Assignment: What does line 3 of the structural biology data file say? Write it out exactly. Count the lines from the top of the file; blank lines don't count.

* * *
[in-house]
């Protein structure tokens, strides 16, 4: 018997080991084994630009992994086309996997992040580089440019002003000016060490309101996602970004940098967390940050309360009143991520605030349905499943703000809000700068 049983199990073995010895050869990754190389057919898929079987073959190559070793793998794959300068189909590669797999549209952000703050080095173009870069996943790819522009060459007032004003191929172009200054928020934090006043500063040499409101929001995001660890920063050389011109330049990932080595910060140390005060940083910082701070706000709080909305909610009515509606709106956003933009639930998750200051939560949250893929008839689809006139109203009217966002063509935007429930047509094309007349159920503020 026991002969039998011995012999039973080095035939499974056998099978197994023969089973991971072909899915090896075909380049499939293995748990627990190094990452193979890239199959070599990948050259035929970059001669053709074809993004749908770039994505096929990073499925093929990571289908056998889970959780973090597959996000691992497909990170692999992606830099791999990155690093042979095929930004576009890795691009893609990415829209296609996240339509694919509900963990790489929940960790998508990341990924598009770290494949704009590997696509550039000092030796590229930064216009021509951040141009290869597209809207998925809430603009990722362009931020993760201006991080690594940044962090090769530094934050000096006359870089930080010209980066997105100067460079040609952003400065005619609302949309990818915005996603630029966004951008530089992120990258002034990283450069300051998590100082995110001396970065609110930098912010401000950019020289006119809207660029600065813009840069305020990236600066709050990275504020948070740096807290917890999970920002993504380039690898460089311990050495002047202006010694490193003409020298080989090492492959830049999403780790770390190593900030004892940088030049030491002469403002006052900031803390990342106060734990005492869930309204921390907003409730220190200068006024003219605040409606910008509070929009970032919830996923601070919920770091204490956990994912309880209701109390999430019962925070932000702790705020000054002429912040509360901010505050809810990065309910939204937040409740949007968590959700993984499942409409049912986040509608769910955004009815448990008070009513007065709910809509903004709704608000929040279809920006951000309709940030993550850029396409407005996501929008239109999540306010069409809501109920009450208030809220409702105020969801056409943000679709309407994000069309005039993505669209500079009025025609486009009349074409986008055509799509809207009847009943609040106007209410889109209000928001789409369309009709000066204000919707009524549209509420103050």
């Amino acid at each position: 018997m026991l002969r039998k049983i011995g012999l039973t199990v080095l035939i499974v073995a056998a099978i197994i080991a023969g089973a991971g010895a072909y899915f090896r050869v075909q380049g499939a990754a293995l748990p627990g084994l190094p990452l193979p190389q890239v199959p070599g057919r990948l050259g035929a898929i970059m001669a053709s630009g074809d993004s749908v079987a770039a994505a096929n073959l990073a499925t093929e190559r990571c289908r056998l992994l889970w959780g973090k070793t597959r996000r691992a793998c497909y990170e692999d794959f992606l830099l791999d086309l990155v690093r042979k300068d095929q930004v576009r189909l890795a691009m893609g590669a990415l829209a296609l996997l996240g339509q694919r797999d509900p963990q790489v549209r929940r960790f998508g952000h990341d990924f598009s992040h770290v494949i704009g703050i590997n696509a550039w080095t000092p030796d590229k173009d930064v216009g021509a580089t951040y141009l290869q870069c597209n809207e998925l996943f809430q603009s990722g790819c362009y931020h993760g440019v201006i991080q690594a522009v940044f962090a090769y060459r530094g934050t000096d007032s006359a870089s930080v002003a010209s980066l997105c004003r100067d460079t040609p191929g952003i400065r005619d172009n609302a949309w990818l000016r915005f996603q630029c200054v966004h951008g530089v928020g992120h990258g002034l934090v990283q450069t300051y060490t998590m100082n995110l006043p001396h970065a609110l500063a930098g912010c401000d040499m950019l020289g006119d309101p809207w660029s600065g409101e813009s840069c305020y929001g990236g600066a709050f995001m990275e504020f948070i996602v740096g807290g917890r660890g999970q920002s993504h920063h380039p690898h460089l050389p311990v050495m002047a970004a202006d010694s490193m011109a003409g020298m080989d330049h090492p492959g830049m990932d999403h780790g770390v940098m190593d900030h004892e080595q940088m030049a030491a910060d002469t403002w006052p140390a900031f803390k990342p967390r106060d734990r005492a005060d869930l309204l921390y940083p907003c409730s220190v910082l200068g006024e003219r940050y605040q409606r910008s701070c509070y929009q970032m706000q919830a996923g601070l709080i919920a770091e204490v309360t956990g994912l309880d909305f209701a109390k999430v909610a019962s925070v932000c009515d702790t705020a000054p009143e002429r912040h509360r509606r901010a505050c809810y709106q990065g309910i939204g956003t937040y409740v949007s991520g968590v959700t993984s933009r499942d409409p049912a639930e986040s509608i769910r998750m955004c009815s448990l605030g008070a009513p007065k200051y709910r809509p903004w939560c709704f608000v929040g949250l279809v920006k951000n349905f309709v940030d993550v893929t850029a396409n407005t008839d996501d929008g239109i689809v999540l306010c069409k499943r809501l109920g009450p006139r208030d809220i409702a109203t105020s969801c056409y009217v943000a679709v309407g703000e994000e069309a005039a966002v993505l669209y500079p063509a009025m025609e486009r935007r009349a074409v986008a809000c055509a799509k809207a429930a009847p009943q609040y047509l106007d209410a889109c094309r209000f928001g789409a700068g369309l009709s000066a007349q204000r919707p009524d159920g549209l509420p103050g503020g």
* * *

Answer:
């Amino acid at each position: 018997m026991l002969r039998k049983i011995g012999l039973t199990v080095l035939i499974v073995a056998a099978i197994i080991a023969g089973a991971g010895a072909y899915f090896r050869v075909q380049g499939a990754a293995l748990p627990g084994l190094p990452l193979p190389q890239v199959p070599g057919r990948l050259g035929a898929i970059m001669a053709s630009g074809d993004s749908v079987a770039a994505a096929n073959l990073a499925t093929e190559r990571c289908r056998l992994l889970w959780g973090k070793t597959r996000r691992a793998c497909y990170e692999d794959f992606l830099l791999d086309l990155v690093r042979k300068d095929q930004v576009r189909l890795a691009m893609g590669a990415l829209a296609l996997l996240g339509q694919r797999d509900p963990q790489v549209r929940r960790f998508g952000h990341d990924f598009s992040h770290v494949i704009g703050i590997n696509a550039w080095t000092p030796d590229k173009d930064v216009g021509a580089t951040y141009l290869q870069c597209n809207e998925l996943f809430q603009s990722g790819c362009y931020h993760g440019v201006i991080q690594a522009v940044f962090a090769y060459r530094g934050t000096d007032s006359a870089s930080v002003a010209s980066l997105c004003r100067d460079t040609p191929g952003i400065r005619d172009n609302a949309w990818l000016r915005f996603q630029c200054v966004h951008g530089v928020g992120h990258g002034l934090v990283q450069t300051y060490t998590m100082n995110l006043p001396h970065a609110l500063a930098g912010c401000d040499m950019l020289g006119d309101p809207w660029s600065g409101e813009s840069c305020y929001g990236g600066a709050f995001m990275e504020f948070i996602v740096g807290g917890r660890g999970q920002s993504h920063h380039p690898h460089l050389p311990v050495m002047a970004a202006d010694s490193m011109a003409g020298m080989d330049h090492p492959g830049m990932d999403h780790g770390v940098m190593d900030h004892e080595q940088m030049a030491a910060d002469t403002w006052p140390a900031f803390k990342p967390r106060d734990r005492a005060d869930l309204l921390y940083p907003c409730s220190v910082l200068g006024e003219r940050y605040q409606r910008s701070c509070y929009q970032m706000q919830a996923g601070l709080i919920a770091e204490v309360t956990g994912l309880d909305f209701a109390k999430v909610a019962s925070v932000c009515d702790t705020a000054p009143e002429r912040h509360r509606r901010a505050c809810y709106q990065g309910i939204g956003t937040y409740v949007s991520g968590v959700t993984s933009r499942d409409p049912a639930e986040s509608i769910r998750m955004c009815s448990l605030g008070a009513p007065k200051y709910r809509p903004w939560c709704f608000v929040g949250l279809v920006k951000n349905f309709v940030d993550v893929t850029a396409n407005t008839d996501d929008g239109i689809v999540l306010c069409k499943r809501l109920g009450p006139r208030d809220i409702a109203t105020s969801c056409y009217v943000a679709v309407g703000e994000e069309a005039a966002v993505l669209y500079p063509a009025m025609e486009r935007r009349a074409v986008a809000c055509a799509k809207a429930a009847p009943q609040y047509l106007d209410a889109c094309r209000f928001g789409a700068g369309l009709s000066a007349q204000r919707p009524d159920g549209l509420p103050g503020g």